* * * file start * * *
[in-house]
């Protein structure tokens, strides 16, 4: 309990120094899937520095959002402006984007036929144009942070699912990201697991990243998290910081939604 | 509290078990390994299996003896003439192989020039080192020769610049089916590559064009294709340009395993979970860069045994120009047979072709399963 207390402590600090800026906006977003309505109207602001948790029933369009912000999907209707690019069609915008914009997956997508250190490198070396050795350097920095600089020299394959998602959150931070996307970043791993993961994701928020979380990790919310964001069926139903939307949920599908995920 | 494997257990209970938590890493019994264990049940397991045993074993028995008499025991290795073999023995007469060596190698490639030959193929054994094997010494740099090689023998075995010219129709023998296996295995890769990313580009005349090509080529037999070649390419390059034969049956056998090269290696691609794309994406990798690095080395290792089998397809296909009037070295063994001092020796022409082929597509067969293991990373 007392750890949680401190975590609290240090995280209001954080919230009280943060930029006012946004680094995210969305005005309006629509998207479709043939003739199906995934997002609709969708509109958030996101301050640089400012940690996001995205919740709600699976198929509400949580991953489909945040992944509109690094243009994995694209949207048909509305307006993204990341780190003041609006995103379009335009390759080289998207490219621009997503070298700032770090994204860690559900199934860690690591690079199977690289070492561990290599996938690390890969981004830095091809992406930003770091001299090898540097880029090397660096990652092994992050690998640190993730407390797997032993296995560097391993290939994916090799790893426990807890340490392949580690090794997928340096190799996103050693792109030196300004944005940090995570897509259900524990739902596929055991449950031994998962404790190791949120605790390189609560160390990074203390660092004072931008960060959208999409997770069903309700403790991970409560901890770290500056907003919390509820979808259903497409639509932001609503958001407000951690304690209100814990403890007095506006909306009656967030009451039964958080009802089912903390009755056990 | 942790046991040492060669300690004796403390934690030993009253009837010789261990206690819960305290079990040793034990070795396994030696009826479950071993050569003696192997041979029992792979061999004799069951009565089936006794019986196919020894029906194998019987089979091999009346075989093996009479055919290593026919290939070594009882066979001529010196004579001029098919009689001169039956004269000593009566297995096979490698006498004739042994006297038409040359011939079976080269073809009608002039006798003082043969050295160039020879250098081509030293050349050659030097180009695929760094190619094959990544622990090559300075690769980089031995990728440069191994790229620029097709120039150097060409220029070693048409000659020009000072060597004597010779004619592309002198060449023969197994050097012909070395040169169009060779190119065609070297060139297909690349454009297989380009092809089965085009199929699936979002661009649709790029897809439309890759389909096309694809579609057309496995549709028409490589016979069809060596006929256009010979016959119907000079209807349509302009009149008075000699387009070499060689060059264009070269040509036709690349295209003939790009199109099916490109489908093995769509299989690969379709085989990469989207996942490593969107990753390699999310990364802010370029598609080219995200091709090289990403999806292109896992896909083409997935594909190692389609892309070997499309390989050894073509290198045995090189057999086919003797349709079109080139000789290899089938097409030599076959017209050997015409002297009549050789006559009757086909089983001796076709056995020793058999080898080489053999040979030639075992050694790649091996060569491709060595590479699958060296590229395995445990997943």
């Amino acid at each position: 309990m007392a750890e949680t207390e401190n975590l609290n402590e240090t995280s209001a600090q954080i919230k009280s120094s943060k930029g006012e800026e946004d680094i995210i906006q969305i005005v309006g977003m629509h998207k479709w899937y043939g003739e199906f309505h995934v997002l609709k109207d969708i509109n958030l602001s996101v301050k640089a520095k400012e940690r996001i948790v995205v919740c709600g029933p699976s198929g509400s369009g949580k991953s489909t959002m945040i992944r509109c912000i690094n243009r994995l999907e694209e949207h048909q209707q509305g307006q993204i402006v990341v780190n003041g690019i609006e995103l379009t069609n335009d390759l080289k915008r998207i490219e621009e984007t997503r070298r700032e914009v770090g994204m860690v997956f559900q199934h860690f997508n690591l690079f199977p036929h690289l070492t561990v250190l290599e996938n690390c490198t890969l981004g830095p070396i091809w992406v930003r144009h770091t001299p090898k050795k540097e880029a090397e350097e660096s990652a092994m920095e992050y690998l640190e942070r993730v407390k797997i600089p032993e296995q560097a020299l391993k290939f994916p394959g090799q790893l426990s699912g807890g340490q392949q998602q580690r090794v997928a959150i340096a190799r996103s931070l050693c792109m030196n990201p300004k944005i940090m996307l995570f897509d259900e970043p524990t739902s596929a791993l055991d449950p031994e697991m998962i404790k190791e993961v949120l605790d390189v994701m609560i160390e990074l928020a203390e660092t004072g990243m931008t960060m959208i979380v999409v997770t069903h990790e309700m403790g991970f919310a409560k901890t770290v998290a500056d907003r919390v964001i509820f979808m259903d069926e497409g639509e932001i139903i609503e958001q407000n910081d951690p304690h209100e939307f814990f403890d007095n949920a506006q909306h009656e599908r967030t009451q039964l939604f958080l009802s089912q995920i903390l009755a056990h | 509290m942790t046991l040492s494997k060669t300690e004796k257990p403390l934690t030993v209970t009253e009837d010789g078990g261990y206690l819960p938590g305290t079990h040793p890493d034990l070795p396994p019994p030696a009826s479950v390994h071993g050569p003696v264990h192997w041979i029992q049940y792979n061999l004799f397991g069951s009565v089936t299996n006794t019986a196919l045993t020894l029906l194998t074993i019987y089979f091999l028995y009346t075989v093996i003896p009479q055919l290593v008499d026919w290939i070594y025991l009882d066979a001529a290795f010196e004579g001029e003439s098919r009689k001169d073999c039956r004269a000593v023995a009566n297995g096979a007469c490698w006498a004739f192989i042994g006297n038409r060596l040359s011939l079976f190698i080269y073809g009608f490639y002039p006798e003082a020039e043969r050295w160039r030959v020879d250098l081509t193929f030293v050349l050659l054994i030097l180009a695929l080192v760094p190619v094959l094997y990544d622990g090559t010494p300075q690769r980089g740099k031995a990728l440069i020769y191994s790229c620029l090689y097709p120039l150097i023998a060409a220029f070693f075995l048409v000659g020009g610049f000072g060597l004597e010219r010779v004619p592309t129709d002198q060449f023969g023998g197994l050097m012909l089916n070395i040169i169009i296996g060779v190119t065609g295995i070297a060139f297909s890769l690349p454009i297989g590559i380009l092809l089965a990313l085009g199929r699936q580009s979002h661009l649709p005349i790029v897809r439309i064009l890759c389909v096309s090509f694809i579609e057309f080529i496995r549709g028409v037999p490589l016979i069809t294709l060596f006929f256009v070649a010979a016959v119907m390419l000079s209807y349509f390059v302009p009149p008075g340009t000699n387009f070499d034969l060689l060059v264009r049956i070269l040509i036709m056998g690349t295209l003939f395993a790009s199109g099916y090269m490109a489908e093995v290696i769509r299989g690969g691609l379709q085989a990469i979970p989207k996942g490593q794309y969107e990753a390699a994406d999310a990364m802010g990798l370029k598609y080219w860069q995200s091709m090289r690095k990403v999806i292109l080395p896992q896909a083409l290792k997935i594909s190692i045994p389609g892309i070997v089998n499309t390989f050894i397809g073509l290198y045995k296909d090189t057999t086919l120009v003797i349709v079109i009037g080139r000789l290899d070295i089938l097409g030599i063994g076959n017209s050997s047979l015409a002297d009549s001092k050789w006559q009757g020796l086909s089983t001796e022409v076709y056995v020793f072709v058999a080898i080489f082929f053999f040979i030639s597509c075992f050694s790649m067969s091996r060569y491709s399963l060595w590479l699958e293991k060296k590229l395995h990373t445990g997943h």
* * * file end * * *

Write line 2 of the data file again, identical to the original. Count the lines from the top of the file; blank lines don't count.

């Protein structure tokens, strides 16, 4: 309990120094899937520095959002402006984007036929144009942070699912990201697991990243998290910081939604 | 509290078990390994299996003896003439192989020039080192020769610049089916590559064009294709340009395993979970860069045994120009047979072709399963 207390402590600090800026906006977003309505109207602001948790029933369009912000999907209707690019069609915008914009997956997508250190490198070396050795350097920095600089020299394959998602959150931070996307970043791993993961994701928020979380990790919310964001069926139903939307949920599908995920 | 494997257990209970938590890493019994264990049940397991045993074993028995008499025991290795073999023995007469060596190698490639030959193929054994094997010494740099090689023998075995010219129709023998296996295995890769990313580009005349090509080529037999070649390419390059034969049956056998090269290696691609794309994406990798690095080395290792089998397809296909009037070295063994001092020796022409082929597509067969293991990373 007392750890949680401190975590609290240090995280209001954080919230009280943060930029006012946004680094995210969305005005309006629509998207479709043939003739199906995934997002609709969708509109958030996101301050640089400012940690996001995205919740709600699976198929509400949580991953489909945040992944509109690094243009994995694209949207048909509305307006993204990341780190003041609006995103379009335009390759080289998207490219621009997503070298700032770090994204860690559900199934860690690591690079199977690289070492561990290599996938690390890969981004830095091809992406930003770091001299090898540097880029090397660096990652092994992050690998640190993730407390797997032993296995560097391993290939994916090799790893426990807890340490392949580690090794997928340096190799996103050693792109030196300004944005940090995570897509259900524990739902596929055991449950031994998962404790190791949120605790390189609560160390990074203390660092004072931008960060959208999409997770069903309700403790991970409560901890770290500056907003919390509820979808259903497409639509932001609503958001407000951690304690209100814990403890007095506006909306009656967030009451039964958080009802089912903390009755056990 | 942790046991040492060669300690004796403390934690030993009253009837010789261990206690819960305290079990040793034990070795396994030696009826479950071993050569003696192997041979029992792979061999004799069951009565089936006794019986196919020894029906194998019987089979091999009346075989093996009479055919290593026919290939070594009882066979001529010196004579001029098919009689001169039956004269000593009566297995096979490698006498004739042994006297038409040359011939079976080269073809009608002039006798003082043969050295160039020879250098081509030293050349050659030097180009695929760094190619094959990544622990090559300075690769980089031995990728440069191994790229620029097709120039150097060409220029070693048409000659020009000072060597004597010779004619592309002198060449023969197994050097012909070395040169169009060779190119065609070297060139297909690349454009297989380009092809089965085009199929699936979002661009649709790029897809439309890759389909096309694809579609057309496995549709028409490589016979069809060596006929256009010979016959119907000079209807349509302009009149008075000699387009070499060689060059264009070269040509036709690349295209003939790009199109099916490109489908093995769509299989690969379709085989990469989207996942490593969107990753390699999310990364802010370029598609080219995200091709090289990403999806292109896992896909083409997935594909190692389609892309070997499309390989050894073509290198045995090189057999086919003797349709079109080139000789290899089938097409030599076959017209050997015409002297009549050789006559009757086909089983001796076709056995020793058999080898080489053999040979030639075992050694790649091996060569491709060595590479699958060296590229395995445990997943």